Thursday, June 19, 2008
Lu Ann is a teacher of teachers. Two of her former students teach with her at Payson Jr. High, one is an administrator there, and numerous others have entered the education field. She has been a mentor to four students teachers, all of whom have continued in the field. In addition to helping students become teachers, she also has moved students to careers in creative writing and journalism, but perhaps the most successful thing she has done is encouraged a generation of lifelong readers.
During her twenty-nine years as an English teacher, Lu Ann has shared her love of reading and writing with over 4,000 students, and it doesn’t look like she is ready to stop teaching them anytime soon. “Once my student, always my student” is her personal philosophy, and her students seem to know that without ever being told. They come back to visit her classroom years later, stop her in the local grocery, and track her down via the Internet to ask her for book recommendations, tell her about their latest writing project, or share a favorite memory from a long-ago class she taught. Through shared literacy, students develop a sense of connection to Lu Ann that leads them into an adult world where books and writing are important. The fact that many of her own students have become teachers, and that she also mentors student teachers, broadens her influence even farther across the state and perhaps the world.
“Until I’ve given them a million words, I can’t teach them how to write,” describes the beginnings of an English program under Lu Ann’s tutelage. “So many students come to me—even in my Honors programs—with a limited view of reading and a fear of writing. A boring book or a single blood-red paper returned from a well-meaning teacher can halt a student’s progress toward engagement in reading or improvement in writing for years, sometimes even a lifetime.”
To help her students overcome those fears, Lu Ann begins her school year with reading. She teaches strategies and tips to improve reading skills, no matter what level a student currently tests, then she gives them plenty of time to practice those skills. She reads high interest books aloud to them, lets students read in small groups, and includes time for plenty of independent reading, providing audio books for students who need additional reading support. “The more words I can put in front of them, the more likely they will discover something—a book, short story, poem, or piece of non-fiction—anything that will hook them, giving them a reason get excited about reading and hopefully leading them to reading on their own. If it takes giving a student something new to try every day, then I’ll do it. All it takes is one book—the right one—to make a lifelong fan of reading.”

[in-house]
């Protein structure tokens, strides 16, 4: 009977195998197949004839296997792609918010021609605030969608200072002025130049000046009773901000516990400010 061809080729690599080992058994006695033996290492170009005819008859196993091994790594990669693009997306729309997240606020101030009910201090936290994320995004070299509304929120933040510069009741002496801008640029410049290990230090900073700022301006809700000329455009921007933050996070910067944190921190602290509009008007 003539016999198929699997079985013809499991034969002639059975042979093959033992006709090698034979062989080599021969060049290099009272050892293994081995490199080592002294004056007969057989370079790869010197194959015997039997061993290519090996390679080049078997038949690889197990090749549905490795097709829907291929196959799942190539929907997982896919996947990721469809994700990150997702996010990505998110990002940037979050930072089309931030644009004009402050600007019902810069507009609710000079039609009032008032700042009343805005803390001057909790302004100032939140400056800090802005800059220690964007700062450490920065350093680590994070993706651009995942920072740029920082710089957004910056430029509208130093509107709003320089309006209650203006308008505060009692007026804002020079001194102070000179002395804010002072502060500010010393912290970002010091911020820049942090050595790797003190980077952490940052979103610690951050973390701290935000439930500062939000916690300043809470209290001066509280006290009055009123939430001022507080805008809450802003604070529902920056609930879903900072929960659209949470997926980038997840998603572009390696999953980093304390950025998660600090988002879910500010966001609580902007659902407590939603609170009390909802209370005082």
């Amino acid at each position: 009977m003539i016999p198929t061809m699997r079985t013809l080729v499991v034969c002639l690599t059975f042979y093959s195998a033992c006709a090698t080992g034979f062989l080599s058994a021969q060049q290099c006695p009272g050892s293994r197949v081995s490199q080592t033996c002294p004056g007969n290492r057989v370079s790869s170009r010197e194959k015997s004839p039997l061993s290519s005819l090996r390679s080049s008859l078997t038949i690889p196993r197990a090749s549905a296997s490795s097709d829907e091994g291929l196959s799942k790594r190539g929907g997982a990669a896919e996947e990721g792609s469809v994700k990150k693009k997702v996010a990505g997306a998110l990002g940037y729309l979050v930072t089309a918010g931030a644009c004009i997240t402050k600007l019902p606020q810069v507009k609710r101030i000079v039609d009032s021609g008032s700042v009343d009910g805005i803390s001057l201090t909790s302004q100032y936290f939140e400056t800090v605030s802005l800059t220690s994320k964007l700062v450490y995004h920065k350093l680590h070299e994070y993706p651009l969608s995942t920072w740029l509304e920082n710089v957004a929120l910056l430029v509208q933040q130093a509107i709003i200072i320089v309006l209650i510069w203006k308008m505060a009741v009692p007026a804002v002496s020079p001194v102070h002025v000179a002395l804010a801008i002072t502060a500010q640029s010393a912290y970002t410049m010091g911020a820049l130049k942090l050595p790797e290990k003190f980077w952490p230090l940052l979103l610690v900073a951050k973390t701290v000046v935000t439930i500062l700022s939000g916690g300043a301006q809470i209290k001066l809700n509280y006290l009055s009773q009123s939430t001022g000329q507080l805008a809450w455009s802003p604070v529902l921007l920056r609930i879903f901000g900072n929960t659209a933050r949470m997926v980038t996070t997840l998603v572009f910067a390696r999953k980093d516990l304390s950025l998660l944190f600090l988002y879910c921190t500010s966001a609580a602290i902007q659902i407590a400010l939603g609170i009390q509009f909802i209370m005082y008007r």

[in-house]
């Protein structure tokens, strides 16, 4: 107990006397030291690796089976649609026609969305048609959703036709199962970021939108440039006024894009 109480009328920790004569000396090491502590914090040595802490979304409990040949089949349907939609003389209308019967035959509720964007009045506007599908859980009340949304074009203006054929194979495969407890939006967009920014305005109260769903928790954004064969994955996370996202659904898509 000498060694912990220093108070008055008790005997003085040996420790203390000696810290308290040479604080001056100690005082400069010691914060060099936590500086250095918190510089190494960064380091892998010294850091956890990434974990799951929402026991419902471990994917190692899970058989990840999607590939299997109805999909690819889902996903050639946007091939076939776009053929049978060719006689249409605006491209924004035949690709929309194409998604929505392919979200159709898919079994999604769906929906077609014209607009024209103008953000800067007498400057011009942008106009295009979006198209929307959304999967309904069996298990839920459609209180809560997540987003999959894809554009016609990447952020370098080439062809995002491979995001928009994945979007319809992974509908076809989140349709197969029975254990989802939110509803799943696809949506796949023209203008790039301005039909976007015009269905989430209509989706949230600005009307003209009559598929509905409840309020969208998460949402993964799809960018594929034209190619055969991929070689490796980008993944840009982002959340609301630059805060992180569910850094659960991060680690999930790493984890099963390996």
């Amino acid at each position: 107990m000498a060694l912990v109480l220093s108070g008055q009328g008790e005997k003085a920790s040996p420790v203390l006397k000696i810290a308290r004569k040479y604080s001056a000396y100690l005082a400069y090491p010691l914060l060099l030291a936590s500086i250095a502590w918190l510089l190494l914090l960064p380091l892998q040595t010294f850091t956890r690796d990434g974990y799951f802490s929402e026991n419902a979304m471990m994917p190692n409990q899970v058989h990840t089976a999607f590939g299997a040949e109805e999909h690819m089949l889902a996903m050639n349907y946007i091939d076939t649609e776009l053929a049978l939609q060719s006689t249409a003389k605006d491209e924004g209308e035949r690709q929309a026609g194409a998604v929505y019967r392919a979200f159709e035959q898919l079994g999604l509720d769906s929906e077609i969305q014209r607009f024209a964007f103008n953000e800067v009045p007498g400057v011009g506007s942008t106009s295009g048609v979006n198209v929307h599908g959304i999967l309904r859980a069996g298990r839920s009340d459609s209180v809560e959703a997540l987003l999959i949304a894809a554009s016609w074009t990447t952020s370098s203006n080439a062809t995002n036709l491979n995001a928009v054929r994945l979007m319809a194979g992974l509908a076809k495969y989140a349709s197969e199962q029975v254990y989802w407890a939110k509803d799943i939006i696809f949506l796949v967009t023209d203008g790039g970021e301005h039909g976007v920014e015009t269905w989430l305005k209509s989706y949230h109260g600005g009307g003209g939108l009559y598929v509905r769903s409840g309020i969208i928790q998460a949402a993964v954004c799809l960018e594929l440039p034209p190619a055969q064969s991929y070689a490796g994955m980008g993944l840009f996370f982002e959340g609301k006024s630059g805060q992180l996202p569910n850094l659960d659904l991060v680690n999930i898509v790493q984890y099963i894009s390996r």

In addition to reading, Lu Ann leads her students into writing fluency. “Getting words down onto the page is hard for most people, but this is especially true of junior high students who are already a little insecure. I believe in letting students feel comfortable with writing, validating their efforts and ideas, long before I make corrections and suggestions.” A professional writer herself, Lu Ann teaches the craft of writing rather concentrating during early draft stages on the skills of editing. “Editing is the final process in writing. Too many teachers seek perfection from their students long before the work is ready. Editing too early can ruin voice, stop the flow of fresh ideas, and squelch any student desire to attempt, let alone perfect, a piece of writing,” she says. This process of building readers, then teaching the craft of writing, has found Lu Ann’s students of all ability levels not only among the highest scores on a variety of state and standardized tests, but also eventually following career paths that allow them to use these skills without fear.